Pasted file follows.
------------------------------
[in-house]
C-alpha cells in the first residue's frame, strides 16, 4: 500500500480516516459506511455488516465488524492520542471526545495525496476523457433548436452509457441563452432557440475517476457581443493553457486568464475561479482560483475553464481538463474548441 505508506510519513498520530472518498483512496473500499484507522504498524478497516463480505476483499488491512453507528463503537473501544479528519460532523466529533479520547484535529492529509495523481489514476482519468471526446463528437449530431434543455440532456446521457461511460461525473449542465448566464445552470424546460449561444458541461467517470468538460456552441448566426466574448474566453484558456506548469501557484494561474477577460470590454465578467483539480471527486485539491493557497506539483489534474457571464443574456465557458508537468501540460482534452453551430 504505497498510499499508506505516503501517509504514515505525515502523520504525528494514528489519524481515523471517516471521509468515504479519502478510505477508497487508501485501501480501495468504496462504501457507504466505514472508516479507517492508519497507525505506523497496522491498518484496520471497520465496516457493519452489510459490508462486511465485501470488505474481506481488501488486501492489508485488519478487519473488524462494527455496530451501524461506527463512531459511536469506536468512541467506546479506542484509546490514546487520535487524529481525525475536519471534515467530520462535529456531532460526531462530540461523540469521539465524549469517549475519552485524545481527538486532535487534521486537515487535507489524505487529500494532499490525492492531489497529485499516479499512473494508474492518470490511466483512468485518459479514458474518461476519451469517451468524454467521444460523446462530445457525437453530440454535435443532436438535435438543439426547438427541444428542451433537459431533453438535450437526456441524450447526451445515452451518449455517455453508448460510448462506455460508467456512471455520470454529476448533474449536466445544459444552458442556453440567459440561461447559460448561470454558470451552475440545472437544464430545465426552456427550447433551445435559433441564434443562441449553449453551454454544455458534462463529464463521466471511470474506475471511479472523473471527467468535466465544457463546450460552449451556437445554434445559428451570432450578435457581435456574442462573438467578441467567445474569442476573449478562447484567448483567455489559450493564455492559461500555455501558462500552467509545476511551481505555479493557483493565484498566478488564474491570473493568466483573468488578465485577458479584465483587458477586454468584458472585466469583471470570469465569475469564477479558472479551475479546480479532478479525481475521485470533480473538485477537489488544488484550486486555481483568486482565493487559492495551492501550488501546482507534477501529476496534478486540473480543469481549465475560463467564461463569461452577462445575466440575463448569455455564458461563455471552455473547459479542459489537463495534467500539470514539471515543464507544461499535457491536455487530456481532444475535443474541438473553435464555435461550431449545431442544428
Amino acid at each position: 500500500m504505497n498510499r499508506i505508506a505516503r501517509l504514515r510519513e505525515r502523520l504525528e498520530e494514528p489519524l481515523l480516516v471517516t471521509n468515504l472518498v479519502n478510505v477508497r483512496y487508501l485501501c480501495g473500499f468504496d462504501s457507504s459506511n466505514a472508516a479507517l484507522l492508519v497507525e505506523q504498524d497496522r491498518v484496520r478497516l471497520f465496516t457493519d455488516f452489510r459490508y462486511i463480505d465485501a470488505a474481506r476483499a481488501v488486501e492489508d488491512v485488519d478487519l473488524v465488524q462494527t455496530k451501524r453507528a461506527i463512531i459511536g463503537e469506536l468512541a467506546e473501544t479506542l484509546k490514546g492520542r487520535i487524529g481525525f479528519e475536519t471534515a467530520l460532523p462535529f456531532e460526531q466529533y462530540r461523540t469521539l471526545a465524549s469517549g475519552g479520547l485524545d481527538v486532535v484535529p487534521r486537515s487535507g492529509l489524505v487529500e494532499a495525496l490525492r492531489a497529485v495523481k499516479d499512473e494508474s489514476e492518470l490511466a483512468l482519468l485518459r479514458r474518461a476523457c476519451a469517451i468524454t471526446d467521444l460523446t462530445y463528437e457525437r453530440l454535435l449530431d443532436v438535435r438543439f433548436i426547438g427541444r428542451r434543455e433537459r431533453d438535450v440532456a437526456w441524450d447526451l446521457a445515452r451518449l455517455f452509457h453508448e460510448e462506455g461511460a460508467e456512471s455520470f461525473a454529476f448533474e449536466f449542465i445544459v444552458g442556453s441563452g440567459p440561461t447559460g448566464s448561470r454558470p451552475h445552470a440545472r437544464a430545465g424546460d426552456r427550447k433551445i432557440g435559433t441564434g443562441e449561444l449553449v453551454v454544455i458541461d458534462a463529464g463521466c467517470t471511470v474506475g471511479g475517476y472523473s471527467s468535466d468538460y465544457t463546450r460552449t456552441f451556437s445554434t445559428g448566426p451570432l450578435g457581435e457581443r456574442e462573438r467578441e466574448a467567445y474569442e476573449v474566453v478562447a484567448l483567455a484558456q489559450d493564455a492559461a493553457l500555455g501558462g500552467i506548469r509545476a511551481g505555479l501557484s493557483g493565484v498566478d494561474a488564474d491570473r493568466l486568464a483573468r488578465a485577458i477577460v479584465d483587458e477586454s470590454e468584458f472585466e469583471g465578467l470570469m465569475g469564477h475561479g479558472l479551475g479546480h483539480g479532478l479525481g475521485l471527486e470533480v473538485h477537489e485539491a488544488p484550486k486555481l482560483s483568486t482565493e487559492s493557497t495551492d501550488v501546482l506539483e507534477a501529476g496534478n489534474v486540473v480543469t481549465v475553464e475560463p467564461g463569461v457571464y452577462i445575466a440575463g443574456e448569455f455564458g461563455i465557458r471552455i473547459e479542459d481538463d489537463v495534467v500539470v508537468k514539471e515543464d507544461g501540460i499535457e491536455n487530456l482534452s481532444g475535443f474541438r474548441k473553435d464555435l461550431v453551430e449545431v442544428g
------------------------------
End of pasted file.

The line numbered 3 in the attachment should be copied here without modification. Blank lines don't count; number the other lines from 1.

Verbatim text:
Amino acid at each position: 500500500m504505497n498510499r499508506i505508506a505516503r501517509l504514515r510519513e505525515r502523520l504525528e498520530e494514528p489519524l481515523l480516516v471517516t471521509n468515504l472518498v479519502n478510505v477508497r483512496y487508501l485501501c480501495g473500499f468504496d462504501s457507504s459506511n466505514a472508516a479507517l484507522l492508519v497507525e505506523q504498524d497496522r491498518v484496520r478497516l471497520f465496516t457493519d455488516f452489510r459490508y462486511i463480505d465485501a470488505a474481506r476483499a481488501v488486501e492489508d488491512v485488519d478487519l473488524v465488524q462494527t455496530k451501524r453507528a461506527i463512531i459511536g463503537e469506536l468512541a467506546e473501544t479506542l484509546k490514546g492520542r487520535i487524529g481525525f479528519e475536519t471534515a467530520l460532523p462535529f456531532e460526531q466529533y462530540r461523540t469521539l471526545a465524549s469517549g475519552g479520547l485524545d481527538v486532535v484535529p487534521r486537515s487535507g492529509l489524505v487529500e494532499a495525496l490525492r492531489a497529485v495523481k499516479d499512473e494508474s489514476e492518470l490511466a483512468l482519468l485518459r479514458r474518461a476523457c476519451a469517451i468524454t471526446d467521444l460523446t462530445y463528437e457525437r453530440l454535435l449530431d443532436v438535435r438543439f433548436i426547438g427541444r428542451r434543455e433537459r431533453d438535450v440532456a437526456w441524450d447526451l446521457a445515452r451518449l455517455f452509457h453508448e460510448e462506455g461511460a460508467e456512471s455520470f461525473a454529476f448533474e449536466f449542465i445544459v444552458g442556453s441563452g440567459p440561461t447559460g448566464s448561470r454558470p451552475h445552470a440545472r437544464a430545465g424546460d426552456r427550447k433551445i432557440g435559433t441564434g443562441e449561444l449553449v453551454v454544455i458541461d458534462a463529464g463521466c467517470t471511470v474506475g471511479g475517476y472523473s471527467s468535466d468538460y465544457t463546450r460552449t456552441f451556437s445554434t445559428g448566426p451570432l450578435g457581435e457581443r456574442e462573438r467578441e466574448a467567445y474569442e476573449v474566453v478562447a484567448l483567455a484558456q489559450d493564455a492559461a493553457l500555455g501558462g500552467i506548469r509545476a511551481g505555479l501557484s493557483g493565484v498566478d494561474a488564474d491570473r493568466l486568464a483573468r488578465a485577458i477577460v479584465d483587458e477586454s470590454e468584458f472585466e469583471g465578467l470570469m465569475g469564477h475561479g479558472l479551475g479546480h483539480g479532478l479525481g475521485l471527486e470533480v473538485h477537489e485539491a488544488p484550486k486555481l482560483s483568486t482565493e487559492s493557497t495551492d501550488v501546482l506539483e507534477a501529476g496534478n489534474v486540473v480543469t481549465v475553464e475560463p467564461g463569461v457571464y452577462i445575466a440575463g443574456e448569455f455564458g461563455i465557458r471552455i473547459e479542459d481538463d489537463v495534467v500539470v508537468k514539471e515543464d507544461g501540460i499535457e491536455n487530456l482534452s481532444g475535443f474541438r474548441k473553435d464555435l461550431v453551430e449545431v442544428g